The fact that Juliette Binoche didn’t get an Oscar nomination for Certified Copy is conclusive proof that the Academy has their heads up their asses and/or that there really were, for the first year ever, a ton of decent roles for women in films.
Drop of the decade at 2:55.
Internet, this is your mission. Fetch me an mp3 of this… and I’ll let you live.
As a standalone story, Rise of the Planet of the Apes was pretty exciting.
Taken into the context of the Charlton Heston movie (as I deny all knowledge of the Tim Burton remake), I’m reminded of that Hannah Arendt quote: “The most radical revolutionary will become a conservative the day after the revolution.”
So the apes win… and evolve into Grade A douchebags. Huzzah.
Still, decent flick.
Aisha Tyler needs to do a series of interviews with Questlove, Frost/Nixon-style. I could have listened to him talk for hours.
Part 1 of Part I of a three-part video essay on why film critics actually won the Great Flame War of July 2008, in which the merits of The Dark Knight were debated hotly. On one hand, Jim Emerson does a great job of nailing down what he and other critics meant when they said the film had incoherent action. What they meant was that the “visual grammar” was poor, and Emerson gets his point across well.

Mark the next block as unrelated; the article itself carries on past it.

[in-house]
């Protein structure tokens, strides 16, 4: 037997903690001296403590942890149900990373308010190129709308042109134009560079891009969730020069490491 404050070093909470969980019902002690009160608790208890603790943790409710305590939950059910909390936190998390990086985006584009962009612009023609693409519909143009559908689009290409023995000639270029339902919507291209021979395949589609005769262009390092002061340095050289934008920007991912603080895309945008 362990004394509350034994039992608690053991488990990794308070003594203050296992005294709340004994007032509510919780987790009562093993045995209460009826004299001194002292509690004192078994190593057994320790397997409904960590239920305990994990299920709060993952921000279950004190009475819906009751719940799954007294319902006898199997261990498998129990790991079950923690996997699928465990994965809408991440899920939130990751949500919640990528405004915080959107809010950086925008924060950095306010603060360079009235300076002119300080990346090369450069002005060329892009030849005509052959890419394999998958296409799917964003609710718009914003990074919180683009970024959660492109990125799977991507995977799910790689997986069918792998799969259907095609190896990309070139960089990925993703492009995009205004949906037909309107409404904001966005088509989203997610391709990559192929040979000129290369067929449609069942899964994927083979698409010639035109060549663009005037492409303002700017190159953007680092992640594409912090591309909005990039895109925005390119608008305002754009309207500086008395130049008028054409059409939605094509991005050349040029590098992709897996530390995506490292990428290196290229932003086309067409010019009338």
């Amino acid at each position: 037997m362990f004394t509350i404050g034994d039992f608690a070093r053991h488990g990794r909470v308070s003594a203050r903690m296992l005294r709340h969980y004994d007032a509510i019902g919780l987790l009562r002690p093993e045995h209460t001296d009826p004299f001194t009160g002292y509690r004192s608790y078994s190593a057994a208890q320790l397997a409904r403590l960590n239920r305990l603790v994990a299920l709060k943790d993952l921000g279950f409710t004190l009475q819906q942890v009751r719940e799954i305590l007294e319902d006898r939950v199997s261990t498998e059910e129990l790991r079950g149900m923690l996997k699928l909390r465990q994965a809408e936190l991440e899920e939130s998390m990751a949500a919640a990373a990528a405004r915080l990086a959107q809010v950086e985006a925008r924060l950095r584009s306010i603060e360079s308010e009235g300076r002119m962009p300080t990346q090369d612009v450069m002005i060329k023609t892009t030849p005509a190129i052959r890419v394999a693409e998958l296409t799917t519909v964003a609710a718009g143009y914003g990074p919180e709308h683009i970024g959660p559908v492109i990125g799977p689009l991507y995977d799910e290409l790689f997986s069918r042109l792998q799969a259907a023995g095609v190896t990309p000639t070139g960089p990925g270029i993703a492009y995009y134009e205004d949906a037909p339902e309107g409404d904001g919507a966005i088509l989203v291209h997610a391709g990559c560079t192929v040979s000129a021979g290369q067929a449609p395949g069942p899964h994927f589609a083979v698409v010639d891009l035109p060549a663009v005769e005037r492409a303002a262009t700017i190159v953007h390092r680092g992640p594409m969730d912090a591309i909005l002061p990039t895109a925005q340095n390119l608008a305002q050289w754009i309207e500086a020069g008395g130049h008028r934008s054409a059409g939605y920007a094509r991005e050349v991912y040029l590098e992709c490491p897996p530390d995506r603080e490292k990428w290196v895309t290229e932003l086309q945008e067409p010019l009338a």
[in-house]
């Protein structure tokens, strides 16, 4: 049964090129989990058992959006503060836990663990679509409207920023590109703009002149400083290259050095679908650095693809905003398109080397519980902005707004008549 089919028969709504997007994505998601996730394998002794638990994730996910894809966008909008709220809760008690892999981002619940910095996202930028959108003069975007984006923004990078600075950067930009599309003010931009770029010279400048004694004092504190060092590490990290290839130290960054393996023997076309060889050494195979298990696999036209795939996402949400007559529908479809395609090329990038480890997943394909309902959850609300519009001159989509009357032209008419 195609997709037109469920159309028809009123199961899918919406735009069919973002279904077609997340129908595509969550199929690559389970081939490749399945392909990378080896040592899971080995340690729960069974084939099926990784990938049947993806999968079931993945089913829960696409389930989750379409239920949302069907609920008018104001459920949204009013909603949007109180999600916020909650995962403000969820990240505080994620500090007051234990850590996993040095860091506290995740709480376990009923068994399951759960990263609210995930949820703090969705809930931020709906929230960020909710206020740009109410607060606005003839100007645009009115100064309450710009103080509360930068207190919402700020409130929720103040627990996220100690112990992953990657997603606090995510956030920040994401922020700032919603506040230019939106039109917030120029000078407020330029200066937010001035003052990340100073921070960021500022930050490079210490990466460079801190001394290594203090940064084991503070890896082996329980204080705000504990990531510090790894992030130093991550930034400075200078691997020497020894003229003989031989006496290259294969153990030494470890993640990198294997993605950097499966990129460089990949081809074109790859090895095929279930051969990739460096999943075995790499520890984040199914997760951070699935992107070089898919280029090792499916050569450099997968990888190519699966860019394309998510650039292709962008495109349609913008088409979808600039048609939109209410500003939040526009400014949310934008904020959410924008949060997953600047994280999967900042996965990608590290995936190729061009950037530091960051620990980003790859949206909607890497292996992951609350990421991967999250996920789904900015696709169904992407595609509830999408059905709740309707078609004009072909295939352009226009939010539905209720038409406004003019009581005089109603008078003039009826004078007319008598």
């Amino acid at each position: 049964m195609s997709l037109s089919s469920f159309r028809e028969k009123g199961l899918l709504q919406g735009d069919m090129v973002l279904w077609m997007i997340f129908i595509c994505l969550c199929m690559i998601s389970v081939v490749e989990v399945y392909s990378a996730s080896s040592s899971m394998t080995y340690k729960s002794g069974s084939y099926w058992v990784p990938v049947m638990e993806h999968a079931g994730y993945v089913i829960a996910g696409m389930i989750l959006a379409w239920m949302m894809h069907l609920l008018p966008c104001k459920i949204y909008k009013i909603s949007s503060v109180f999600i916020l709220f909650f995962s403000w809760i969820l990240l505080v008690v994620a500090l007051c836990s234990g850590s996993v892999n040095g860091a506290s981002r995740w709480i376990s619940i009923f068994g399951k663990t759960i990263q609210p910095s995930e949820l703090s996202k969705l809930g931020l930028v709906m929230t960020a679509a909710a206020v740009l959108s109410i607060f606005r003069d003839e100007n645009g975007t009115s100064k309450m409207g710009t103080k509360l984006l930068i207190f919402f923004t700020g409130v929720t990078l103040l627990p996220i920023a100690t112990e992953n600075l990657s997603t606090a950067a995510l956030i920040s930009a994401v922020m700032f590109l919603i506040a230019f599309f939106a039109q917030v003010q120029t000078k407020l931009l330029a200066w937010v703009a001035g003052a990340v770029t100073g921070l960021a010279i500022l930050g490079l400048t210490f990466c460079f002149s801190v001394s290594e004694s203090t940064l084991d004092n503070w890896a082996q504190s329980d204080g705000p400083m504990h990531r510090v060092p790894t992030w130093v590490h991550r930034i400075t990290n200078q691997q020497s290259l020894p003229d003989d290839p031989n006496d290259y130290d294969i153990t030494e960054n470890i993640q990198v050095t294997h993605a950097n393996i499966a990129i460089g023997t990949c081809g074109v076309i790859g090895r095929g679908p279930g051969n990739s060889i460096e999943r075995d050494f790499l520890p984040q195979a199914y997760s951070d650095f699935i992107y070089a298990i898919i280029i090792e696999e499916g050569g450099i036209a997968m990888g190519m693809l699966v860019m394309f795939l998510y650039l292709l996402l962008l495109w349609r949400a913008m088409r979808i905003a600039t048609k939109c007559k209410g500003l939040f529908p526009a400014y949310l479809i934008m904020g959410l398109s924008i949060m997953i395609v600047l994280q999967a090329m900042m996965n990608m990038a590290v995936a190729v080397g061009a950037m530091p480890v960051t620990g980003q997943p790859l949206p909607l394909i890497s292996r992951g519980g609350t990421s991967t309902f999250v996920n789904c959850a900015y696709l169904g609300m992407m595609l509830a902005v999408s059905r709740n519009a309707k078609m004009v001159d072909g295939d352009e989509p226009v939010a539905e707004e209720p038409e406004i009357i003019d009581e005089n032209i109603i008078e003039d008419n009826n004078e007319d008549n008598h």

But Emerson unintentionally proved to me in a later video, using the pretty boring Salt as a good example of visual grammar, that if the story is poor, it doesn’t matter how well-executed the action is. Undoubtedly, the action choreography and editing in Salt are top-shelf, but the film as a whole is pedestrian, predictable and trite.
It reminds me of when Armond White said that he could conduct a shot-by-shot analysis of Transformers: Revenge of the Fallen to prove how brilliant it really is. If this is the case, then it worries me that critics like White and Emerson are such navel-gazers regarding the visual aspect that they’re less bothered by the storytelling. The way I see it, any set of criteria that judges Michael Bay to be a better filmmaker than Christopher Nolan is incomplete. This prioritizing of visual language over story is, I think, the source of the general flatness I’ve found in a lot of technically spectacular films, like Avatar and the Pirates of the Caribbean sequels.
But evaluating story is more subjective than evaluating adherence to visual grammar, so I guess I’m wrong.
Werner Herzog is a better man than the rest of us deserve to know exists.
Here he is reading “Go the F*ck to Sleep” at the NY Public Library last night.
“I think if you would know one thing about me it would be that I prefer laying wreaths to lighting torches.”
(thanks, Jean and Linus!!)
I’m proud to say that I am friends with this cat.
I think remaking Woody Allen films with Muppets is a good idea. I would love to see Muppet’s Crimes and Misdemeanors.
I’d pay good money to see Deconstructing Kermie. Or The Purple Nose of Gonzo. Or Broadway Fozzie Bear. Or Janice and Her Sisters. Someone stop me. Please.
Tom Haverford On Food
"with a Z… I don’t know why, really."